The big interview: Scott Whittaker, group creative director, dwp
Imagery courtesy of dwp.
Our exclusive chat with Scott Whittaker, group creative director of Thailand-headquartered architect and interior design firm, design worldwide partnership (dwp), explores how fulfilling both functions enables a holistic approach to hotels.
What does your role involve?
My role involves working with our global design studios to ensure we focus on delivering design excellence for every dwp customer. At dwp we have an open, collaborative culture, and a design review happens on every project at each stage. We want to both encourage our designers and provide critical feedback from our experts. I encourage and inspire our designers to deliver the best outcomes. I also love to get involved in the design process, it’s what drives most design professionals.
Could you tell us about your career to date?
My first hospitality project was over 15 years ago when we were engaged in designing the Sky bar and Sirocco Restaurants for Lebua Hotels and Resort in Bangkok. These changed the idea of what a rooftop can be and that there are many ways a hotel can generate significant income beyond traditional F+B and rooms. We won several global design awards for the projects early on, which gave us an entry to working with many global hotel brands. On many projects, we have designed both the architecture and interiors which is very different to many practices and allows us to develop truly holistic outcomes. With the consolidation of brands and operators over the past 10 years I see our challenge as producing truly authentic hotels that don’t feel generic. It’s always exciting to work with passionate hotel managers and owners with a vision for their hotel.
What key hotel projects have you worked on?
I have worked on an extensive range of hotel projects across most brands and service levels. Some of the highlights have been the W Hotels in Dubai and Abu Dhabi, Mandarin Oriental Bangkok and several very different and innovative projects such as the MGallery by Sofitel Hotels in Ho Chi Minh City and Melbourne. Recently we have worked with two global operators to build brand designs and guidelines that will be used to roll out hotels in numerous locations.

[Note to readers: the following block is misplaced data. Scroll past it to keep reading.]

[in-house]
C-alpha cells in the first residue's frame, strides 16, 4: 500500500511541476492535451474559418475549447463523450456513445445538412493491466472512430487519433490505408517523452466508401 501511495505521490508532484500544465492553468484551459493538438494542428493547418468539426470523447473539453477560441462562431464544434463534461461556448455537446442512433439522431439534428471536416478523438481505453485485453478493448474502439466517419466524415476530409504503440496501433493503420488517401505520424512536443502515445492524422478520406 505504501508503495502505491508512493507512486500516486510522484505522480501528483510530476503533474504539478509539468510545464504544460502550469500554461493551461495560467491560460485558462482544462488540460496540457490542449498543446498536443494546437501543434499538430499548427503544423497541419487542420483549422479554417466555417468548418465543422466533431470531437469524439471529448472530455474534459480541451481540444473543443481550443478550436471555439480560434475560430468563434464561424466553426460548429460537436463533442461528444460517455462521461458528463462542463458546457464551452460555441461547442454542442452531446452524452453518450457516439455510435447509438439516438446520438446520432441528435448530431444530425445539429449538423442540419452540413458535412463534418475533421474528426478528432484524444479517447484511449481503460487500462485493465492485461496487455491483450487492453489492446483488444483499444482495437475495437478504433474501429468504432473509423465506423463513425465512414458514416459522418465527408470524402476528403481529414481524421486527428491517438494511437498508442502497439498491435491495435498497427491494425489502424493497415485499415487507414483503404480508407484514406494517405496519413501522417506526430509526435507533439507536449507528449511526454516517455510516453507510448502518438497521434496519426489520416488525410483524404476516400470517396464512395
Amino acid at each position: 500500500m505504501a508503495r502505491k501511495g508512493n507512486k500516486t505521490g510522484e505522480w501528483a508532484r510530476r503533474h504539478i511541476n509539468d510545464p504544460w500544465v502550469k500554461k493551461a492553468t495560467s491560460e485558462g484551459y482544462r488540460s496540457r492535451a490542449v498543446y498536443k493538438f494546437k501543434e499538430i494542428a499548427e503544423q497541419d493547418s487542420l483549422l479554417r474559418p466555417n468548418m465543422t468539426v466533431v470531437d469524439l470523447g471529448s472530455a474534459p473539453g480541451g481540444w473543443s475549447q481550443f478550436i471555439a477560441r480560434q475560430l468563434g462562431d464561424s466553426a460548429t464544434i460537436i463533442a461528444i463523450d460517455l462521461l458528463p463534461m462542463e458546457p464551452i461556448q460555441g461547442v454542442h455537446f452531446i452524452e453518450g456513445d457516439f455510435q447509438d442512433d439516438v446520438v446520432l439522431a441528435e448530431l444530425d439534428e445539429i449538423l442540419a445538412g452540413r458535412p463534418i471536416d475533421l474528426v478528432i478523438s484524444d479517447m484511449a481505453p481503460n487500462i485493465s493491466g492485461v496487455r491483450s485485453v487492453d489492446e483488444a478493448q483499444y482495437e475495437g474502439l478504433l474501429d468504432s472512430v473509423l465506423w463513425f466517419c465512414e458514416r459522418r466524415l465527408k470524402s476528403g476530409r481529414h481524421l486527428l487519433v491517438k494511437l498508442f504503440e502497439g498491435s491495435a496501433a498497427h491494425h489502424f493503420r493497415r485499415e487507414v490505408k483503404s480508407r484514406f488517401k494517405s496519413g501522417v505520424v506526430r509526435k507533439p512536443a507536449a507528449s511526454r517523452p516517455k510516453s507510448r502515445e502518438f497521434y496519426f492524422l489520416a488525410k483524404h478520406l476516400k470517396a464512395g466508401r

What achievement are you most proud of?
I think it is seeing team members who have grown from young designers to industry leaders. Many of our team have gone on to work with hotel operators and developers or started their own design businesses; it’s great to see people develop and grow. We have a lot of staff who have grown together with the company for more than 25 years and that’s a real driver for me. Working with great creative people is a real motivation.
What’s been the biggest challenge in your career?
We have had numerous economic crises and political waves, especially in Asia, in addition to the recent Covid-19 epidemic; they are significant challenges. However, every time we have emerged stronger – knowing we have 300 staff with families that depend on them each month is a great challenge. We embraced technology in our business and believe we are the only global firm that works in collaborative cloud-based BIM on every hotel interior and architecture project. Managing significant changes in the process of design is a real challenge and some of the best designers paradoxically don’t embrace change. We are entering the next phase where most hotels will need to merge the physical and the virtual platforms in a digital future, while retaining personal service, and this will create a new challenge for designers and design practices.